A new cross-country database on services policy reveals a perverse pattern: many landlocked countries restrict trade in the very services that connect them with the rest of the world. On average, telecommunications and air-transport policies are significantly more restrictive in landlocked countries than elsewhere. The phenomenon is most starkly visible in Sub-Saharan Africa and is associated with lower levels of political accountability.
This paper finds evidence that these policies lead to more concentrated market structures and more limited access to services than these countries would otherwise have, even after taking into account the influence of geography and incomes, and the possibility that policy is endogenous. Even moderate liberalization in these sectors could lead to an increase of cellular subscriptions by 7 percentage points and a 20-percent increase in the number of flights. Policies in other countries, industrial and developing alike, also limit competition in international transport services. Hence, "trade-facilitating" investments under various "aid-for-trade" initiatives are likely to earn a low return unless they are accompanied by meaningful reform in these services sectors.
Landlocked countries are seen as victims of geography, insulated from beneficial flows of trade, tourism and knowledge. But are these countries choosing policies to offset the handicap of location and improve connectivity with the rest of the world? Surprisingly, many are not. Drawing upon a new services policy database, we show that the policies of landlocked countries in key “linking” services like transport and telecommunications are on average significantly more restrictive than elsewhere. We also show that these policies lead to more concentrated market structures and more limited access to services than these countries would otherwise have, even taking into account the constraining influences of geography and low incomes, and the possibility that policies are endogenous.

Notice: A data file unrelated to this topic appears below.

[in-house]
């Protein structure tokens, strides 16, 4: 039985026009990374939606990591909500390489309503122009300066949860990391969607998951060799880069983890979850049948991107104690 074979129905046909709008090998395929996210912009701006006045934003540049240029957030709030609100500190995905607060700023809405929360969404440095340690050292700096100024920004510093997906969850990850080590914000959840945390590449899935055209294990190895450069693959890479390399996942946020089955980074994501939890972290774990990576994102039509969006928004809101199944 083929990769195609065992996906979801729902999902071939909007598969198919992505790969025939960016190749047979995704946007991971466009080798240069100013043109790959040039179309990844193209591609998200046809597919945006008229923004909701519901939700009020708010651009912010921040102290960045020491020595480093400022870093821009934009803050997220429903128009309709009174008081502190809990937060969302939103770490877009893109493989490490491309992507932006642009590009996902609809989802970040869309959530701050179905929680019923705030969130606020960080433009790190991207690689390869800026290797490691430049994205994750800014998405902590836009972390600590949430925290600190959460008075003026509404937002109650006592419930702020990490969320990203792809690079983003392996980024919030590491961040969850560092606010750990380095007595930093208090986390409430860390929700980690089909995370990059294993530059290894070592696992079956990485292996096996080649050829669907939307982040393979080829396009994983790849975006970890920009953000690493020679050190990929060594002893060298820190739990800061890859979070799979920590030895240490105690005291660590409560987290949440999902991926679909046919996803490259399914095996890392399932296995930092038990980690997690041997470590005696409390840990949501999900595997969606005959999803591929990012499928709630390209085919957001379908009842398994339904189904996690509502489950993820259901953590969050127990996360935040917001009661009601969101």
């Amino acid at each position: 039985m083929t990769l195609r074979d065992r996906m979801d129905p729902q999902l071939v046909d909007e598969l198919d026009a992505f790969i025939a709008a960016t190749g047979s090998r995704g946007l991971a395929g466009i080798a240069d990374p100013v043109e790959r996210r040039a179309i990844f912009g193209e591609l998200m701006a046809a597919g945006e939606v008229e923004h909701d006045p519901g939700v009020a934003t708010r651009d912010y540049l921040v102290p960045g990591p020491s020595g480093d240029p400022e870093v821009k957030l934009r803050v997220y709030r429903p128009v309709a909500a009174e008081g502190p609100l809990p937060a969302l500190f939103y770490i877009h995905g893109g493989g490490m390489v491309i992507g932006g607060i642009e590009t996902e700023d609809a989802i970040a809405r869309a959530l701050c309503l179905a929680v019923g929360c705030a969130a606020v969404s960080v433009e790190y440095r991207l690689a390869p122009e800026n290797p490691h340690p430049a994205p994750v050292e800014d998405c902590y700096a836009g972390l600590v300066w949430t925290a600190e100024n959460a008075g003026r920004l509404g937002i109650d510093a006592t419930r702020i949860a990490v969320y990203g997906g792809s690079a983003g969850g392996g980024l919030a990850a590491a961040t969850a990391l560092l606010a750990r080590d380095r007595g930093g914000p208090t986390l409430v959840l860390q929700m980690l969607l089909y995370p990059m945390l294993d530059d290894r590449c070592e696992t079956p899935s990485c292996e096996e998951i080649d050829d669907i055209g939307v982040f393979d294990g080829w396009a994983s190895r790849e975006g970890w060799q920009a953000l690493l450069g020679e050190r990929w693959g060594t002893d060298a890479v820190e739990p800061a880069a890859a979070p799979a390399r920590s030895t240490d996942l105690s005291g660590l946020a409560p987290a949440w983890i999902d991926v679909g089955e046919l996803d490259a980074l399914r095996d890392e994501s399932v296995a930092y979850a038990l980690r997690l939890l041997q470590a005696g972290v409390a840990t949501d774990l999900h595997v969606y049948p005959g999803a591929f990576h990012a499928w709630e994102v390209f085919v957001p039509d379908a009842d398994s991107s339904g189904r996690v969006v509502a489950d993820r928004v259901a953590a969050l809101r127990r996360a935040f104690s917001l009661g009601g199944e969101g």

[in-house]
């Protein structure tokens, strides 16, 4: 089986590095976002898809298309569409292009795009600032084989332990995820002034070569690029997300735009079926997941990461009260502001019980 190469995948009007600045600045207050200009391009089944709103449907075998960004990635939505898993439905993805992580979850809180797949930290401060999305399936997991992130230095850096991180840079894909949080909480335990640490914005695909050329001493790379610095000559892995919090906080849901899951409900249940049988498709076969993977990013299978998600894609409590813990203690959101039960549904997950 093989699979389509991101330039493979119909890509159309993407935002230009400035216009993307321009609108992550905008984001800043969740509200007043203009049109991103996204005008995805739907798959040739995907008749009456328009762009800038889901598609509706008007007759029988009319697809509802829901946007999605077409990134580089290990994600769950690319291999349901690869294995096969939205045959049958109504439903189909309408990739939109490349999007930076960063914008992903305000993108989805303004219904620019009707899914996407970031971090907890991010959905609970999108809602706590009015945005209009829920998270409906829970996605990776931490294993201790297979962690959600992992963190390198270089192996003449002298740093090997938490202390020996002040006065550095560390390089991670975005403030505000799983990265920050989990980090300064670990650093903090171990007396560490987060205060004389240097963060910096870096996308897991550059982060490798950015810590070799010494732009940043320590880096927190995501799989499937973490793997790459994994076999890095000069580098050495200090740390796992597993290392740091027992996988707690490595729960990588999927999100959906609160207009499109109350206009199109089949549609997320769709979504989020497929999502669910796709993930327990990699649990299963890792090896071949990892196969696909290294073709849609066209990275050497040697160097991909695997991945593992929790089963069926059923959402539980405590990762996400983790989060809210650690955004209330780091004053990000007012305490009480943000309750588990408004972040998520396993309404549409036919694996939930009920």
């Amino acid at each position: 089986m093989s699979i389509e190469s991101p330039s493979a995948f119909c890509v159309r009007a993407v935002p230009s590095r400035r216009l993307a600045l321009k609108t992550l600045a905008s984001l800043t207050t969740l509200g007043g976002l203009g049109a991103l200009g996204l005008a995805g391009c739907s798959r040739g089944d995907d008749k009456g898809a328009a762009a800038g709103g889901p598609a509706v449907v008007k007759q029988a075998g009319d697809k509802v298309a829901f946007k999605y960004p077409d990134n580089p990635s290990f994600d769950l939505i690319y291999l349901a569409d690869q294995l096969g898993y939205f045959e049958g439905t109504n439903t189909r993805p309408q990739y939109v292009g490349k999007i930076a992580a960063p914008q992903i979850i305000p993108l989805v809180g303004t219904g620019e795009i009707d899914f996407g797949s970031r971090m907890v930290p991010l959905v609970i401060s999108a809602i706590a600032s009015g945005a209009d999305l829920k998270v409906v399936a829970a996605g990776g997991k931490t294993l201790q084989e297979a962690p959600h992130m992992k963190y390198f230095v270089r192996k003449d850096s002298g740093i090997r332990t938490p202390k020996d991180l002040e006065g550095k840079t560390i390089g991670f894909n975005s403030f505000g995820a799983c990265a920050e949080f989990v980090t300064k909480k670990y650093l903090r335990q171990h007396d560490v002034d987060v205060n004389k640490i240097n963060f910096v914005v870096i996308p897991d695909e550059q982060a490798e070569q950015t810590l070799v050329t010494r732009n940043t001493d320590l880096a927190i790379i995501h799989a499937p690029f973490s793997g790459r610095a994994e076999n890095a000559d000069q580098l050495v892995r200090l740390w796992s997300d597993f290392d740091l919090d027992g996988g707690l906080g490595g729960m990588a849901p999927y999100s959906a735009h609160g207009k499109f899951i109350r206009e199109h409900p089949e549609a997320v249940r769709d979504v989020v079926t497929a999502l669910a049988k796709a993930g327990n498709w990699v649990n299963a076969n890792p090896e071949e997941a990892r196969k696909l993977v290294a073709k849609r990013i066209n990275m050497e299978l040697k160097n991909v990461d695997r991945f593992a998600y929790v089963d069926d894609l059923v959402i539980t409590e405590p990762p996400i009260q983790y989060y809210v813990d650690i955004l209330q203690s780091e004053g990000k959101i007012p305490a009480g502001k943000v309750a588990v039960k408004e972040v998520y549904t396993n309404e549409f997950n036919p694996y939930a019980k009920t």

To motivate the analysis, consider three landlocked countries, Laos, Nepal and Zambia, on which we provide more detailed information in Section 2. In terms of policy, each country has at least until recently stifled competition in telecommunications – primarily by restricting the conditions for new entry – and in air transport – primarily by negotiating restrictive BASAs on key routes. In terms of access and quality of services, each of the three countries fairs poorly. In, Nepal the number of telephone mainlines per 100 people is 2.5, half the regional average for South Asia; in Laos 1.5, one-seventh the regional average for East Asia; and in Zambia 0.75, one-fourth of the regional average for Sub-Saharan Africa. In mobile telephony, the gaps are slightly less stark but still significant; for example, Nepal had a mobile teledensity (subscriptions per 100 people) of 12, which is about one-third of the South Asian regional average. In terms of lead time to import and export, in all three countries goods move slowly compared to their respective regional averages. For example, in Laos, shipments take twice as long for the average East Asian country (50 vs 25 days). The World Bank’s logistics performance index for the quality of logistics services is also below the regional average in all three countries.
Can concentrated markets and poor performance be attributed to poor policy? Or are they primarily attributable to other disadvantages? It is not easy to provide a convincing answer to these questions because the policy information we have collected is only for a single time period, making it difficult to control for all the possible sources of heterogeneous performance across countries. Nevertheless, we are able to control for the most likely determinants of poor performance: the adverse influences of geography and low incomes. We also address the possibility that policy itself is endogenously determined – e.g. through successful lobbying for protection by concentrated industries – by using an instrumental variable strategy that relies on the association between poor policy and weak governance. Using these strategies, we show that there is evidence that poor policies lead to more concentrated market structures and more limited access to services than these countries would otherwise have. At this stage, we seek primarily to document the unexpected patterns of policy, and demonstrate, to the limited extent allowed by available data, that these patterns matter.
World Bank. Author: Borchert, Ingo; Gootiiz, Batshur ; Grover, Arti; Mattoo, Aaditya. Document Date: 2012/01/01. Document Type: Policy Research Working Paper. Report Number: WPS5942